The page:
'Melbourne knife attacker inspired by Isis but did not have direct links'


Dramatic footage showed two police officers trying to arrest the man as he lunges and slashes wildly in broad daylight on Bourke Street with his vehicle burning in the background.

Victoria state police Commissioner Graham Ashton says the suspect, who was originally from Somalia, was known to police, mostly because of family members who were "persons of interest" to police.

A burnt out vehicle is seen in Bourke St.in Melbourne, Australia, on November 9, 2018.

Nevertheless, members of the public have been heaping praise on Trolley Man for his bravery.

Footage on social media shows a blue ute up in flames and a man dressed in a black tunic and white trousers menacing police with what appears to be a knife.

According to The Age, anti-terror police believe Ali had planned to set fire to three gas cylinders in the ute's rear tray.

The attacker is in hospital in a critical condition and investigators have not released any information about his identity.

"It looks like he's attempted to ignite a fire in the vehicle, we believe at this stage with a view to igniting those canisters with some sort of explosion, but that didn't eventuate", Commissioner Ashton said.

Police quickly arrived on the scene, Ashton said.

Victorian Premier Daniel Andrews said the attack was "an evil, terrifying thing that's happened in our city".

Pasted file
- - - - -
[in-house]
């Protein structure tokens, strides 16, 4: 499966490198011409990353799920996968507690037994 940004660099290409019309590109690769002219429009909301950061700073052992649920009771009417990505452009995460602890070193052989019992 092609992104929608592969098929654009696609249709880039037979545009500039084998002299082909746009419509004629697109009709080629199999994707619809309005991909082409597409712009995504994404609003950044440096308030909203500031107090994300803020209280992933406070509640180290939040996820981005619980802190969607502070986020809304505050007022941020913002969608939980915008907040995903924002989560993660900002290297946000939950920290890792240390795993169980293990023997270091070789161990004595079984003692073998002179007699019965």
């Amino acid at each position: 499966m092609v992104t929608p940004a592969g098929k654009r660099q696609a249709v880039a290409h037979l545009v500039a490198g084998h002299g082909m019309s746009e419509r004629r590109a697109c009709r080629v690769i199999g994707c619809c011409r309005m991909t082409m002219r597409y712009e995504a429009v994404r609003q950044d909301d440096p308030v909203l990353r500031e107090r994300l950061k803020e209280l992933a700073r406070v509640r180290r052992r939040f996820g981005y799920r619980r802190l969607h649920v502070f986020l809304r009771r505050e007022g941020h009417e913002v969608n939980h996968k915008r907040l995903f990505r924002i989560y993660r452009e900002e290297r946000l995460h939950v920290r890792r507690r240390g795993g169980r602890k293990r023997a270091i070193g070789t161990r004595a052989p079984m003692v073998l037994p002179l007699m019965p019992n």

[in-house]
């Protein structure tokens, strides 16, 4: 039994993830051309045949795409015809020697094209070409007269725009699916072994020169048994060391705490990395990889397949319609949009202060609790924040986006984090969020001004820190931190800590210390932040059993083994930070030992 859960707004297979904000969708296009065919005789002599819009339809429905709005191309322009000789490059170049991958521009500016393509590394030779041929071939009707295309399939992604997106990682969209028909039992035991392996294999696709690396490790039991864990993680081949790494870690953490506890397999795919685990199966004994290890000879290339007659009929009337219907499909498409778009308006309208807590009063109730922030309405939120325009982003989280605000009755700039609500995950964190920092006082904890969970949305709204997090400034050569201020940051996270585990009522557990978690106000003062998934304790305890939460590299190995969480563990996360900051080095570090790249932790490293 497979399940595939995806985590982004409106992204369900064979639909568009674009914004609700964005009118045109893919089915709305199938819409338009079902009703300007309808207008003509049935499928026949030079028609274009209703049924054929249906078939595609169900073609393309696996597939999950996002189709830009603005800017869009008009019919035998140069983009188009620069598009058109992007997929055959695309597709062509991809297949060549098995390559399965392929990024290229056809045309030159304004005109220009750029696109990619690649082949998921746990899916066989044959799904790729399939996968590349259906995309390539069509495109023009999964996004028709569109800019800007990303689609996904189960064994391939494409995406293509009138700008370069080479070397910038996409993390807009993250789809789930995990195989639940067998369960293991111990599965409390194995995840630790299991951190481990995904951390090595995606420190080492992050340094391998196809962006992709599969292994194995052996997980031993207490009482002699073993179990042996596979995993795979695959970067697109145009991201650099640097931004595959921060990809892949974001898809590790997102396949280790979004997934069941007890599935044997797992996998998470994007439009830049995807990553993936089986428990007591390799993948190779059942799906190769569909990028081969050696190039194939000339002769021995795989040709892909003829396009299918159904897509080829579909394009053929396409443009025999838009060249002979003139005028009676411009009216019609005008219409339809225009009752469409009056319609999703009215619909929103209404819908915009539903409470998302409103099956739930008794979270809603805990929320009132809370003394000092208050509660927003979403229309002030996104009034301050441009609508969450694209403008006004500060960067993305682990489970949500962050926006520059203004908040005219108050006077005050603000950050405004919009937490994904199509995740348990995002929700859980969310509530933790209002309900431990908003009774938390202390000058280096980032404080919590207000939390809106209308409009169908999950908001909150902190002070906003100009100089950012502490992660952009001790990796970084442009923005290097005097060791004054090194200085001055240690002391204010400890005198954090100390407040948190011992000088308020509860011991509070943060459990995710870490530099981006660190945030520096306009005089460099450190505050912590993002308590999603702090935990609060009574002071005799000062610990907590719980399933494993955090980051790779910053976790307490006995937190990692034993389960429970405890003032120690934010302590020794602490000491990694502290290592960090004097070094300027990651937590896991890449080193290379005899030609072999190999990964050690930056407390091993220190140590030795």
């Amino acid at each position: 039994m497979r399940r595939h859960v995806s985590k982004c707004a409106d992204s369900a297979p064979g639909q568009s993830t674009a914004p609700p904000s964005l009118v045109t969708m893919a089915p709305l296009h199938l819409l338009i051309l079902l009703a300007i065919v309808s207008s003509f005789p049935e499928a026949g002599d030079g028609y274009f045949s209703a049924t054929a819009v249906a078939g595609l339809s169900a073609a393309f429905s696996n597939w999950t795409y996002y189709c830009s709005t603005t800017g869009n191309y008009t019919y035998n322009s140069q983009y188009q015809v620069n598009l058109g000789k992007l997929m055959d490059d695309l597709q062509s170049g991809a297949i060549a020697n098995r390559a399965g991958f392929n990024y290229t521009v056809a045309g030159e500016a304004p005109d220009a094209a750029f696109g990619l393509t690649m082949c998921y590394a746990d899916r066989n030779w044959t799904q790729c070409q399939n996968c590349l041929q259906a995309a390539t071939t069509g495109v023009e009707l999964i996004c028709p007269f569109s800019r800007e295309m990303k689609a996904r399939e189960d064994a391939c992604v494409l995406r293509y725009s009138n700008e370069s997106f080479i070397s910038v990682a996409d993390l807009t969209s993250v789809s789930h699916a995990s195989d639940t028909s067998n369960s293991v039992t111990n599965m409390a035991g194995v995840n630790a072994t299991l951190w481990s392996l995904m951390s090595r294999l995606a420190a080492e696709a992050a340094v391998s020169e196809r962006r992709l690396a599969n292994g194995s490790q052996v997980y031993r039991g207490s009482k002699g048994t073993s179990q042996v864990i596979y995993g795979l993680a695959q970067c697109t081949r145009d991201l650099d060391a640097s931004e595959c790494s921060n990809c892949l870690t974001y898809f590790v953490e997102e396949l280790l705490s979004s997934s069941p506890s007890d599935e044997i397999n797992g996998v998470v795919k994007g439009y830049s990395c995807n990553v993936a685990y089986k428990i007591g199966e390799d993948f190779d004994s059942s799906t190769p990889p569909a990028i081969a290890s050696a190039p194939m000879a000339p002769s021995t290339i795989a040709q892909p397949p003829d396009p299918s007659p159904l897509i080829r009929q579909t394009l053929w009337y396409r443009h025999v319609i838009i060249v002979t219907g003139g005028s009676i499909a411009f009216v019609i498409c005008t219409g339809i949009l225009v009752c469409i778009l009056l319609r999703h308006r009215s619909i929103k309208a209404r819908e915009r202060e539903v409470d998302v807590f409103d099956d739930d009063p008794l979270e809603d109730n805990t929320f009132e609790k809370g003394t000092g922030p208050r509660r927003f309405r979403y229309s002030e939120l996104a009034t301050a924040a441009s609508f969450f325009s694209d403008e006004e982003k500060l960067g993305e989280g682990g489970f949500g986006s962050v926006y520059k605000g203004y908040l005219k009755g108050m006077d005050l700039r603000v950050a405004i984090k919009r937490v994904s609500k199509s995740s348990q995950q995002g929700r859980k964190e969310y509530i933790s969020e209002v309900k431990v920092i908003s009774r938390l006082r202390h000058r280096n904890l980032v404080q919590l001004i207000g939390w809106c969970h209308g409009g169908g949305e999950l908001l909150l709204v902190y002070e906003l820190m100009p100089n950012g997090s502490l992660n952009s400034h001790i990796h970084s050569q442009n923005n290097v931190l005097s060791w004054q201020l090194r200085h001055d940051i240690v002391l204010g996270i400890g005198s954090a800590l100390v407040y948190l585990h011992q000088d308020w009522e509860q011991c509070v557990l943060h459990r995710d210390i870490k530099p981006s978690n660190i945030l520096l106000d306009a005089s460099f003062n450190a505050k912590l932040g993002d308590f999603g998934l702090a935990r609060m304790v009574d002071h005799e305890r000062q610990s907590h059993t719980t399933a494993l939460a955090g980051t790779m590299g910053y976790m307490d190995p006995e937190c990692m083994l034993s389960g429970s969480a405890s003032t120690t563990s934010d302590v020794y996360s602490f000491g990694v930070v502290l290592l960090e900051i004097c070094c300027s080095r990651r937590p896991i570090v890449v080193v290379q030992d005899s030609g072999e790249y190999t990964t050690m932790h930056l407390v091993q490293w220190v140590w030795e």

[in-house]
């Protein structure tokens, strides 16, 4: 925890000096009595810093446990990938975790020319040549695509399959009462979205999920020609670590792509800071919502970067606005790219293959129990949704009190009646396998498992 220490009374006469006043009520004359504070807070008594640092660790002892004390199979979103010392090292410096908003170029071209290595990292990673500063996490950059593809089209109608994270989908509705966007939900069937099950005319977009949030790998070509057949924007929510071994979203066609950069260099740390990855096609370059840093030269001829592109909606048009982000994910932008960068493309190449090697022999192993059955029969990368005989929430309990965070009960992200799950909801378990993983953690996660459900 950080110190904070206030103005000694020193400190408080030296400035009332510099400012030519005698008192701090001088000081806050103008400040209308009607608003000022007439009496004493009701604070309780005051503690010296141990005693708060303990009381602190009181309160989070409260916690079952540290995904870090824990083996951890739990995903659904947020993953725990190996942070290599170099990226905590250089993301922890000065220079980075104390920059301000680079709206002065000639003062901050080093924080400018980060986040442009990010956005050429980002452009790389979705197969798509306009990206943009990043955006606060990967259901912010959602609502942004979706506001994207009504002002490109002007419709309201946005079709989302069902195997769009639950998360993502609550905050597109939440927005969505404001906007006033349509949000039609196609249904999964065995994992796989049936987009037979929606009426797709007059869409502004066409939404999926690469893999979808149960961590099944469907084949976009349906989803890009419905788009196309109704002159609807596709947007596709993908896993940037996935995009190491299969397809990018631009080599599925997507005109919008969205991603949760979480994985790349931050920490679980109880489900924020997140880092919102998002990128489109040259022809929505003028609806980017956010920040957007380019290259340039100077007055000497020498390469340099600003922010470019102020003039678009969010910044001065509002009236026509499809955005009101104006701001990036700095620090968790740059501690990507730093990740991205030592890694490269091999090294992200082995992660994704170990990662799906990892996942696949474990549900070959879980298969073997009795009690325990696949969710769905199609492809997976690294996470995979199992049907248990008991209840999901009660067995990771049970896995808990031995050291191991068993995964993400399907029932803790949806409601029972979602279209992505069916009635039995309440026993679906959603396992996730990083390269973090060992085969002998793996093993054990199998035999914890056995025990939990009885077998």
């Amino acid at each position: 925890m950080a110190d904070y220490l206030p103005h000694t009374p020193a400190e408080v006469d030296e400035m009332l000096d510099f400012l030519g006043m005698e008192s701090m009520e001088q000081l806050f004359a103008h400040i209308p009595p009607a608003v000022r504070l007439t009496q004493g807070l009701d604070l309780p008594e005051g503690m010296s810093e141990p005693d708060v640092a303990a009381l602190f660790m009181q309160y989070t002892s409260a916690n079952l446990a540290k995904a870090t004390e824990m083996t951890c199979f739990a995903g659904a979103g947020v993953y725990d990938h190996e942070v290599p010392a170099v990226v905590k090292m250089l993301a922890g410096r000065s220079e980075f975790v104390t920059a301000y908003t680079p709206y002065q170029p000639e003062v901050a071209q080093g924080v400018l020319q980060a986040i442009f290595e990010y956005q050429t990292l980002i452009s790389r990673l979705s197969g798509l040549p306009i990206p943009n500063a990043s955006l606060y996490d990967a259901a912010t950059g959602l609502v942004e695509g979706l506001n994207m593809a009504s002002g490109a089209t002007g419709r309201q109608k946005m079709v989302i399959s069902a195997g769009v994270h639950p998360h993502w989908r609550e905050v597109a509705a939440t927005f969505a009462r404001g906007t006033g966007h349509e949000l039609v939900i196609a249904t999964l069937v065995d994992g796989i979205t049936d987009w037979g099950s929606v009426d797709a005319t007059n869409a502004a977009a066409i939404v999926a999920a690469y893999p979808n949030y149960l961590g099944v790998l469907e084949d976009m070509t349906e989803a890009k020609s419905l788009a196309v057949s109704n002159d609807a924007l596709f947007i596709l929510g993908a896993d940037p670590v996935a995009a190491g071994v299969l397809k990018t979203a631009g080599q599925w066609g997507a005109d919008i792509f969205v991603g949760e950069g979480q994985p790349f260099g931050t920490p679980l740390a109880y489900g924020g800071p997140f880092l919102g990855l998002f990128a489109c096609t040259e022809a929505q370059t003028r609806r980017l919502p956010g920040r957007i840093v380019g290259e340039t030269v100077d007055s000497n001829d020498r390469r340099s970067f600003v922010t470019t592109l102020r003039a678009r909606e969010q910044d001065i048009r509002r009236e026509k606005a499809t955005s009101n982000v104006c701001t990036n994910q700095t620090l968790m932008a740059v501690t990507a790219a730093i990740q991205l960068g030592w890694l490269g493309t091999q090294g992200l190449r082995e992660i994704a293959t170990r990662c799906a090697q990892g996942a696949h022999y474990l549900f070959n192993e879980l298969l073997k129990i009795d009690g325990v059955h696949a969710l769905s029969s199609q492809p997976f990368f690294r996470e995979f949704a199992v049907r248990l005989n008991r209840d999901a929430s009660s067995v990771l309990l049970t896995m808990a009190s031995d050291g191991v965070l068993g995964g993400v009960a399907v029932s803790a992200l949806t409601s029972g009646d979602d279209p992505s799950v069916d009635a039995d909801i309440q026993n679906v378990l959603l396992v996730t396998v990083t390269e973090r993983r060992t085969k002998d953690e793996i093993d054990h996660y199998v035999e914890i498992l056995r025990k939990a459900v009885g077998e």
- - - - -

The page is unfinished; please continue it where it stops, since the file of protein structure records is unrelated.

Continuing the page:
Witnesses said the man began attacking pedestrians near a pickup truck apparently belonging to the attacker which had exploded into flames.

A total of three people were stabbed during the assault, police revealed during a press conference.

The attacker, who police said was 31, died in hospital, as did one of the victims, Ashton said.

One listener said he could see a white sheet over a body.

All of the victims were men, Ashton said.

"He was breathing and he was bleeding out".

He was shot in the chest after attempting to assault police officers and taken to Royal Melbourne Hospital, where he died of his injuries around 30 minutes later.

When police responded to calls about the burning vehicle, the man brandished his knife and threatened them.

A police statement said: "Police are aware of an incident in the vicinity of Bourke Street".

The text was referring to a call in August by Islamic State leader Abu Bakr al-Baghdadi to "use bombs, knives or cars to carry out attacks" in countries taking part in the US -led coalition that put an end to the caliphate he declared in 2014 over parts of Iraq and Syria.

At the time of this writing, few other news organizations have supplied a name for the suspect, although Australia's Herald Sun cited police sources who said the suspect's wife is "missing and is believed to have been radicalized", as the Daily Mail also indicated.

However, Shire Ali was never targeted by a Joint Counter Terrorism Teams (JCTT) investigation because an assessment was made that he did not pose a threat to national security.